That’s The Last Of It: NV Energy Kills Coal Plant, Moves Toward Renewables


As part of a goal to further reduce Nevada’s carbon emissions, Las Vegas-based NV Energy has taken down the fourth and final unit of its 257 MW coal-fired Reid Gardner Generating Station.

Thus, the facility is no longer providing energy to the southern Nevada electric grid. The full closure of the facility was completed nine months ahead of schedule, says NV Energy.

The Reid Gardner Generating Station, located north of Las Vegas, began serving NV Energy customers in 1965. During its peak operation time, the plant provided enough power to serve nearly 335,000 Nevada households, according to the company.

“We are proud to be moving our state toward a more balanced and less carbon-intense generation portfolio through coal-generation retirement and renewable energy development – while keeping prices low for our customers,” says Starla Lacy, vice president of environmental services. “The renewable energy capacity NV Energy has secured for customers has seven times the capacity of the generating unit that was taken off the grid today.”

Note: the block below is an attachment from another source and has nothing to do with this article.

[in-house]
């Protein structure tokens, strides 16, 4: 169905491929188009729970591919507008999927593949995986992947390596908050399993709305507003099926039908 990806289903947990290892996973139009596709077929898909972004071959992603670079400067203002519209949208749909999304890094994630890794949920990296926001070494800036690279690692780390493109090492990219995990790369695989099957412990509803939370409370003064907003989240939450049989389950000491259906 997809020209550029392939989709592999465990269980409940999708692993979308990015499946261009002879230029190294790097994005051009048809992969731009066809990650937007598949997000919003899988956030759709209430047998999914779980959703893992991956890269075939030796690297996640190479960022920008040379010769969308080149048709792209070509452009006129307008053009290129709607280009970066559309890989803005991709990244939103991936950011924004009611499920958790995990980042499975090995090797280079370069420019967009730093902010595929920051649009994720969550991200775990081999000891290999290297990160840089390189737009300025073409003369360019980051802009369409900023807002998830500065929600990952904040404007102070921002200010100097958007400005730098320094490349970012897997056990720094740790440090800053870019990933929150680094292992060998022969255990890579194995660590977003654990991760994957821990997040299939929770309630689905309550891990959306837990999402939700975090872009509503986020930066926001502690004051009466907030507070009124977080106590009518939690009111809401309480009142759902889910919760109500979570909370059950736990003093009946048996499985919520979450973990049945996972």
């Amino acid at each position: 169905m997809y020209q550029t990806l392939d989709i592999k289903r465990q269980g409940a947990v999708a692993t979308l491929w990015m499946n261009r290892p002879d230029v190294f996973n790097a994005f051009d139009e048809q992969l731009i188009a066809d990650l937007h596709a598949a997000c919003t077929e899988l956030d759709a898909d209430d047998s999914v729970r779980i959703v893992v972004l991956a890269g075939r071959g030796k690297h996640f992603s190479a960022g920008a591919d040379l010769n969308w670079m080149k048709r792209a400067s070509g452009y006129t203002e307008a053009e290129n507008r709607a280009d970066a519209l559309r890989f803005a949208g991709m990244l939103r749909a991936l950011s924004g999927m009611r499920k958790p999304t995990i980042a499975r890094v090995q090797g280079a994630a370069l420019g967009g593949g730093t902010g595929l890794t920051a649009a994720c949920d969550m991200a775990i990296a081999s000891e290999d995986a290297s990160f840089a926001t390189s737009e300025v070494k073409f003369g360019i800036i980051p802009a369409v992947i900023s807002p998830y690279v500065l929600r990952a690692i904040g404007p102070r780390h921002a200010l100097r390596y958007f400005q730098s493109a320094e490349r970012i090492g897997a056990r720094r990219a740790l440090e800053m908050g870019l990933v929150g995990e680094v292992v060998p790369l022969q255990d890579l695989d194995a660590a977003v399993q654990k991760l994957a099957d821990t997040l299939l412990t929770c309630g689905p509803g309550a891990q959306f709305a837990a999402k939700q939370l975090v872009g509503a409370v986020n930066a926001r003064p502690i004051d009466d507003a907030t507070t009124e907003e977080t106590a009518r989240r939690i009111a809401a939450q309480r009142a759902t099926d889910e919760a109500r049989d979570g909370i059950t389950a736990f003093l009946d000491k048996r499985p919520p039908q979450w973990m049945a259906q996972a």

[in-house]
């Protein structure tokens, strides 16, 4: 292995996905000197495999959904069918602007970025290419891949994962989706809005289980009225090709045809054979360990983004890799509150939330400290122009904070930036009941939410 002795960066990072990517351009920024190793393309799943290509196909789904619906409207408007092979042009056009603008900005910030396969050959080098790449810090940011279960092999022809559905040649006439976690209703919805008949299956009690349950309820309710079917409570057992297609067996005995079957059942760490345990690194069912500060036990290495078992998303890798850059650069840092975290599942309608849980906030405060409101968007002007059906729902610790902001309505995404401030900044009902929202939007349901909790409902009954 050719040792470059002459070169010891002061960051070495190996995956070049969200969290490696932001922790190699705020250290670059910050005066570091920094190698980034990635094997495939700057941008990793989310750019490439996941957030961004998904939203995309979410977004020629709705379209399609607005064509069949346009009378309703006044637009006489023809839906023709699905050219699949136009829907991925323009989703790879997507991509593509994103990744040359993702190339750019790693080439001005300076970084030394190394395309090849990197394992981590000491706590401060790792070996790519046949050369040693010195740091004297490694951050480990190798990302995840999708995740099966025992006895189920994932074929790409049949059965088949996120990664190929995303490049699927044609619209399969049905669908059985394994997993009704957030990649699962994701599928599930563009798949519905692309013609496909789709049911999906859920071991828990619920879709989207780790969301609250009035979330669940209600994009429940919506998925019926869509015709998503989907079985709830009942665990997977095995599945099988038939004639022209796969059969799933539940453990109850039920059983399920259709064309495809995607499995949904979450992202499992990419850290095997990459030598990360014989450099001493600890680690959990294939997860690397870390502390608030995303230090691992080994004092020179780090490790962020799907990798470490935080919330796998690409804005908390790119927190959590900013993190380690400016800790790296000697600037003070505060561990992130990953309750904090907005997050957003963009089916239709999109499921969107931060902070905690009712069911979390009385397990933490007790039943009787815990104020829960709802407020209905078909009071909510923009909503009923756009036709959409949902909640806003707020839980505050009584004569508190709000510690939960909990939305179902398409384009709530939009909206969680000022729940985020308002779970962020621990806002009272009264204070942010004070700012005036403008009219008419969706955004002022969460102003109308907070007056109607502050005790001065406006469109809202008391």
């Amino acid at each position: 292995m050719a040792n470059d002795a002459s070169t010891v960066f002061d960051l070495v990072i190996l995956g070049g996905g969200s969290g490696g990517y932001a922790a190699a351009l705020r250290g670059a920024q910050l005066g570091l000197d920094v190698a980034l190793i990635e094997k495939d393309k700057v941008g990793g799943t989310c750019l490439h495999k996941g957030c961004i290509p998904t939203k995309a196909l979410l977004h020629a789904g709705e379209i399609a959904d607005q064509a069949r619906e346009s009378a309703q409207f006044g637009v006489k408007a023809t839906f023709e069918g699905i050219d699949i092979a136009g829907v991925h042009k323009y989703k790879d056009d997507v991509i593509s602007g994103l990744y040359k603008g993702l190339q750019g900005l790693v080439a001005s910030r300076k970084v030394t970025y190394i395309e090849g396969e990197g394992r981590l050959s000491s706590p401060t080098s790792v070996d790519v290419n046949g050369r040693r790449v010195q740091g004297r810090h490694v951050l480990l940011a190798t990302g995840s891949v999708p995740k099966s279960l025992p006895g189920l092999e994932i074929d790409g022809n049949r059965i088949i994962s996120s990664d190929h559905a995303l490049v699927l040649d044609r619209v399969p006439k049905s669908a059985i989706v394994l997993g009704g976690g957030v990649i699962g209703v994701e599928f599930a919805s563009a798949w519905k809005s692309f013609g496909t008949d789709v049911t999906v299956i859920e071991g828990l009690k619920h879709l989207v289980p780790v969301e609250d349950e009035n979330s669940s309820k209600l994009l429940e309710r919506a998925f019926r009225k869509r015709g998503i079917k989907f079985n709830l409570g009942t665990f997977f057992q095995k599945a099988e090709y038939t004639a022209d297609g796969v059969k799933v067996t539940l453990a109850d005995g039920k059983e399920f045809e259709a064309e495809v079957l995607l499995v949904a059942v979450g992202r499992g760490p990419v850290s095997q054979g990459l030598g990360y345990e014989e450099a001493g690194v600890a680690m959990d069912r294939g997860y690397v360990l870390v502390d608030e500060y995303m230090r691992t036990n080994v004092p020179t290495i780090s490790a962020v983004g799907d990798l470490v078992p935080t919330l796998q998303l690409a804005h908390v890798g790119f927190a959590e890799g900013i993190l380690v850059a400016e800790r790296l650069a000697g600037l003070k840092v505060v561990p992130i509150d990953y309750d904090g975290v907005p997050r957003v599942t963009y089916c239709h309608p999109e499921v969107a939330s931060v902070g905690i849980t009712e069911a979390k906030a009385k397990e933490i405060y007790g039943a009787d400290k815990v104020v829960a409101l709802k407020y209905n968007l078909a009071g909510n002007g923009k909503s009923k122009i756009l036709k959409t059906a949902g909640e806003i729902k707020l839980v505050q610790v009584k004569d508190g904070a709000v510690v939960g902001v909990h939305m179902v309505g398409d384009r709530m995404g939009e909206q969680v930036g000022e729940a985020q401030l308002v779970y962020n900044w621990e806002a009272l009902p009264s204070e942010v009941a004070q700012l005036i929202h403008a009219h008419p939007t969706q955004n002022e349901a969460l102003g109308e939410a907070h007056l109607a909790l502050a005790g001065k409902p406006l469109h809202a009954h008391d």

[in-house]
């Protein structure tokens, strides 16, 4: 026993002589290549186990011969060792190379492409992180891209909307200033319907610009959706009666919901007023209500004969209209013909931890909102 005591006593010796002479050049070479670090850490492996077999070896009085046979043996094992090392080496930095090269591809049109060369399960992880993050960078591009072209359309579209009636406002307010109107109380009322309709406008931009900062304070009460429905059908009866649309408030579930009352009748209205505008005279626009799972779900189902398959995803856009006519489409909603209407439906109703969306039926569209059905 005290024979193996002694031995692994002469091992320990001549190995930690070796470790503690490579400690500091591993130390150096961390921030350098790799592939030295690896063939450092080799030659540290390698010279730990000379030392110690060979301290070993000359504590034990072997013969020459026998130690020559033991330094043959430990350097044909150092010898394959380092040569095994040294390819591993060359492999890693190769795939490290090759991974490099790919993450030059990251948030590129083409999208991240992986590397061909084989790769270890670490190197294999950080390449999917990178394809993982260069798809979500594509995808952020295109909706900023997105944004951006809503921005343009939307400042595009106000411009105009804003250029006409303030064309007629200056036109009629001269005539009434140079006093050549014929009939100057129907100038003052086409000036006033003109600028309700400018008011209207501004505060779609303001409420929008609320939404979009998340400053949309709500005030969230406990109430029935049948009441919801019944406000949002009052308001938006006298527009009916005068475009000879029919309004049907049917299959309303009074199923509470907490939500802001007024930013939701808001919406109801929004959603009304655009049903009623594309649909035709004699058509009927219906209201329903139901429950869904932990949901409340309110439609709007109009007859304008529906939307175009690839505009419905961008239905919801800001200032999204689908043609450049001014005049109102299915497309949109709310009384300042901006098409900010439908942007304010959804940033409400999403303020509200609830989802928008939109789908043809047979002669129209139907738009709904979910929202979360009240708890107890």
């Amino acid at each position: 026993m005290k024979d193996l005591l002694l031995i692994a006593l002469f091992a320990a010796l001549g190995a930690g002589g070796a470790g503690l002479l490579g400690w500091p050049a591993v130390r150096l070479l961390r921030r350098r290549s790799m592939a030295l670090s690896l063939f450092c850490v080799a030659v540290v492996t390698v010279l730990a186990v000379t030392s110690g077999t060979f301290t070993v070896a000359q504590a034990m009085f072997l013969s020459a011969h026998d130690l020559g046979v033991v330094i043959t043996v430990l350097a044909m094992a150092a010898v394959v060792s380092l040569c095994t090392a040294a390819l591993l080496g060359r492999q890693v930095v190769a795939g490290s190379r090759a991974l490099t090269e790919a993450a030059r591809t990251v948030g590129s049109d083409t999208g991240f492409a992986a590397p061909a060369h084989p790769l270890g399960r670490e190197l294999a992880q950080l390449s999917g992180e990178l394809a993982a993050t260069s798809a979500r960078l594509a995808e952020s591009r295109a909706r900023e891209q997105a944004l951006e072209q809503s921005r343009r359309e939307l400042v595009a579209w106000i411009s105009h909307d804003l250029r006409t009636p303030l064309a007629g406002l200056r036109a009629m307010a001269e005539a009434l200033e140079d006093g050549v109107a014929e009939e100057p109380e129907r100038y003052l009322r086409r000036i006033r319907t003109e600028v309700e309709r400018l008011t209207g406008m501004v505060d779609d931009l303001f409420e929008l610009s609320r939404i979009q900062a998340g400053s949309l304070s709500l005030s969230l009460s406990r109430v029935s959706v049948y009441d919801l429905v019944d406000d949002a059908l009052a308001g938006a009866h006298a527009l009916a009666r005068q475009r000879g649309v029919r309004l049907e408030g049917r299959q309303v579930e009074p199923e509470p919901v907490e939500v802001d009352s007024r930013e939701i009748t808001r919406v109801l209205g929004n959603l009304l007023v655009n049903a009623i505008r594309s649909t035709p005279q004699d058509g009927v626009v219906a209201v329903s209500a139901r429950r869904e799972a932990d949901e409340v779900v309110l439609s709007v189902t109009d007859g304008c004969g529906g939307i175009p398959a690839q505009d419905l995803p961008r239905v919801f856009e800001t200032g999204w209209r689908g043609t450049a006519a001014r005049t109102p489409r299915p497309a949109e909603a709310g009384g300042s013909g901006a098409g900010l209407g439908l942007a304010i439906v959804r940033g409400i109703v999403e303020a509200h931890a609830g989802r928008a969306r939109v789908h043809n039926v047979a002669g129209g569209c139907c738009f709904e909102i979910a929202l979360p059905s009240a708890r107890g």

Currently, NV Energy customers are served by more than 1.9 GW of renewable resources in Nevada, including one large wind farm; 19 geothermal energy resources; 14 solar energy facilities; six hydro plants; and a variety of biomass, methane and other renewable energy projects.

NV Energy retired Reid Gardner’s first three 100 MW units at the end of 2014. The company will also eliminate its generation from the coal-fired Navajo Generating Station by December 2019.

Approximately 40 employees currently work at the plant, but no jobs will be lost due to the closure of the facility, NV Energy notes. Instead, a number of these employees will go to work at other NV Energy facilities, and the rest will remain at Reid Gardner to support the ongoing decommissioning, plant dismantlement and environmental-remediation efforts.

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